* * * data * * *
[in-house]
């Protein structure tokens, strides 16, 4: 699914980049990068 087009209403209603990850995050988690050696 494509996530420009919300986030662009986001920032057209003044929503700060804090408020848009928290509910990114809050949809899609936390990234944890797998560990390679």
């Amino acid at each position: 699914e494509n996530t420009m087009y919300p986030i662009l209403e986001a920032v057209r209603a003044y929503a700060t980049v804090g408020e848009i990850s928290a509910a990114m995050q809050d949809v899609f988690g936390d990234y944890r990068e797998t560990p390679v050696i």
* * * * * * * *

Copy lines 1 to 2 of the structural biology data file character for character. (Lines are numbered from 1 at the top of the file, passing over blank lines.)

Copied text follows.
[in-house]
């Protein structure tokens, strides 16, 4: 699914980049990068 087009209403209603990850995050988690050696 494509996530420009919300986030662009986001920032057209003044929503700060804090408020848009928290509910990114809050949809899609936390990234944890797998560990390679």